April 26, 2014
Piketty’s central thesis is that the world has returned to its pre-World War I norms of extended periods of slow growth that will result in a further stratification of wealth in which the 0.1 percent fare better than everyone else. This is not because of the Occupy theory that the economy is rigged in an evil way to help them. It’s because of Piketty’s theory that during extended periods of slow growth, the mega rich will see their sophisticated investments in capital (stocks and other financial instruments) gain more share of a society’s wealth than everyone else accumulates through their earnings (salaries).
Many economists on the left love this thesis as providing a grand theoretical way to understand how the world has come to be the way it is — a way they don’t like. Paul Krugman leads the way, proclaiming, “This is a book that will change both the way we think about society and the way we do economics.”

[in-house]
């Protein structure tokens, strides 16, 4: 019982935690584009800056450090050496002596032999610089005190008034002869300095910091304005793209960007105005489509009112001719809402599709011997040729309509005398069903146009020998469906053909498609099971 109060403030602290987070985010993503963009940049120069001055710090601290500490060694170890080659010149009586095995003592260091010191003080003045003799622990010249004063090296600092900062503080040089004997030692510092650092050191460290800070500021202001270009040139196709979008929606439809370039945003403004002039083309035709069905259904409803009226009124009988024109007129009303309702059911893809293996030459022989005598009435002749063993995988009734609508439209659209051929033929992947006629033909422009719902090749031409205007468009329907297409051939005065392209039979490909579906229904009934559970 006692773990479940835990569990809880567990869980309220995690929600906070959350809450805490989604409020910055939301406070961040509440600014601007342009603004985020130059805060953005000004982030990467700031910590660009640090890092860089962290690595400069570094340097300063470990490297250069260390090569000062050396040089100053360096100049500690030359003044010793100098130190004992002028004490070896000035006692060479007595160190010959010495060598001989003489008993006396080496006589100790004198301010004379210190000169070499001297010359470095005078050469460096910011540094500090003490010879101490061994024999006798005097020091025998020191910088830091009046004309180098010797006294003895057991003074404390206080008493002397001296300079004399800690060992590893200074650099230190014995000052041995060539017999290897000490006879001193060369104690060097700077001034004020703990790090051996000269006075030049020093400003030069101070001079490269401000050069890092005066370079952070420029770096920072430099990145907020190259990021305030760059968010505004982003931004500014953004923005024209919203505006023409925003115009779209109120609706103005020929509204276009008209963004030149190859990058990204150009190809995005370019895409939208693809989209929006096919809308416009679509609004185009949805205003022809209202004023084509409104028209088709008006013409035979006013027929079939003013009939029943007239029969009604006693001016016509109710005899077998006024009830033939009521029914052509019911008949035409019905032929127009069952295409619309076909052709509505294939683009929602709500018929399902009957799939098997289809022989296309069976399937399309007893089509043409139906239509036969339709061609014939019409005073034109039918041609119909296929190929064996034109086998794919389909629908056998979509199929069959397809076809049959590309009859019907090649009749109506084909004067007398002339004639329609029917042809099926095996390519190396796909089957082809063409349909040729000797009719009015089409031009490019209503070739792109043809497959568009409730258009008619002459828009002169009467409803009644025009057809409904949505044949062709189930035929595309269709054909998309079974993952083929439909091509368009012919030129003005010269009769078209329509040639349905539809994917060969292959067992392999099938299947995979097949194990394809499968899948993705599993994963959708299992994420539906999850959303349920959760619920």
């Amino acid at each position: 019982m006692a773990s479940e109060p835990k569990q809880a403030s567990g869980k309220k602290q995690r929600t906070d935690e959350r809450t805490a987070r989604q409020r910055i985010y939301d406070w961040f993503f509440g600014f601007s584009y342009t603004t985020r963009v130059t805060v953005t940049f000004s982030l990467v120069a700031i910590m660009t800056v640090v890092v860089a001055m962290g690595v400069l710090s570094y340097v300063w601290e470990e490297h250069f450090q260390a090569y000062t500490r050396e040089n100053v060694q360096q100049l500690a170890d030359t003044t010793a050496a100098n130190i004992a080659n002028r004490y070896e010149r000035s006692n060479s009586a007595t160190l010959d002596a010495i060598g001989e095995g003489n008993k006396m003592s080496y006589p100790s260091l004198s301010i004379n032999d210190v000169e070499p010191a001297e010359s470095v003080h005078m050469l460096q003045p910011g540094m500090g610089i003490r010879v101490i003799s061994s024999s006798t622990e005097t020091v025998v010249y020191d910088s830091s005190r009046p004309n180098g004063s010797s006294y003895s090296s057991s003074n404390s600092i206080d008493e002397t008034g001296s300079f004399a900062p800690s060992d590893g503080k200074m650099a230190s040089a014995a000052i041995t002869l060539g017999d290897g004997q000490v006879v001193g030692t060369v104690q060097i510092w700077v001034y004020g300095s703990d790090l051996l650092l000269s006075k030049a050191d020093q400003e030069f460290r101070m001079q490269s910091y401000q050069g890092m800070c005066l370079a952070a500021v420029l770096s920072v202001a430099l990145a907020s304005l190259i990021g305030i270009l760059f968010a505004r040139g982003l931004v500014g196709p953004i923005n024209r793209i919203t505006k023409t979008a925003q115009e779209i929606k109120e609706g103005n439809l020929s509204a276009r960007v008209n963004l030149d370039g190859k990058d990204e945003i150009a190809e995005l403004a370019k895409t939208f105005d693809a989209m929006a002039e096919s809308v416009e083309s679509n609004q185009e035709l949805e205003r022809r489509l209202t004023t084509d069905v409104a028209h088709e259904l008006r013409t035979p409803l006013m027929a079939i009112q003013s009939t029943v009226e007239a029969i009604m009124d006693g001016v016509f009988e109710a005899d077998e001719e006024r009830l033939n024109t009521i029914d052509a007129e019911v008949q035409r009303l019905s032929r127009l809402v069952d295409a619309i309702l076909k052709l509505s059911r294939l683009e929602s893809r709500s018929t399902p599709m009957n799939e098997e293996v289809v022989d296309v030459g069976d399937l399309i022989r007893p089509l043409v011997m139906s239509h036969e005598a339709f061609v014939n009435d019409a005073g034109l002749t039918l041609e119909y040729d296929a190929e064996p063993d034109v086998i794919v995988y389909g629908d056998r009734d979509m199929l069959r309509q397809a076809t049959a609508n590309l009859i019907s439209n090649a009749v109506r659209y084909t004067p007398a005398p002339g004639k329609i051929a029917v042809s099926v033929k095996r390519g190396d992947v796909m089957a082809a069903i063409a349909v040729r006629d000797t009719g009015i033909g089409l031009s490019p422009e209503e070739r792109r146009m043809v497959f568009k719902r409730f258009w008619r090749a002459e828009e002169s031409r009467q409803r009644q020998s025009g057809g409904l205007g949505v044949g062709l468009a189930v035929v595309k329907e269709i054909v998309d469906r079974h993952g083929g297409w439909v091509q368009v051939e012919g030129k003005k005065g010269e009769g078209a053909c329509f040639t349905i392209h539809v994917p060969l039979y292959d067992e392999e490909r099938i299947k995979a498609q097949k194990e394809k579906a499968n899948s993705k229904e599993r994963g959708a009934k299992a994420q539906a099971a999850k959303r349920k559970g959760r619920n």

It’s gotten respectful reviews from some free-market economists, and some pretty good takedowns, starting with Tyler Cowen’s essay. (Here’s a round-up of links.)
But whether you think it’s hooey or too high-falutin’ or just arcane, if you’re a believer in Proposition 13, Piketty’s emergence gives you fabulous ammo with which to shoot back at the George Skeltons, Peter Schrags and Harold Meyersons — all the lefty pundits who say it is the prime evil force driving California’s downfall. Piketty says states that have property taxes that penalize homowners if their homes increase in value are imposing what amounts to “America’s secret middle-class tax.”
I guess he’d be for indexing of income tax rates, too, then.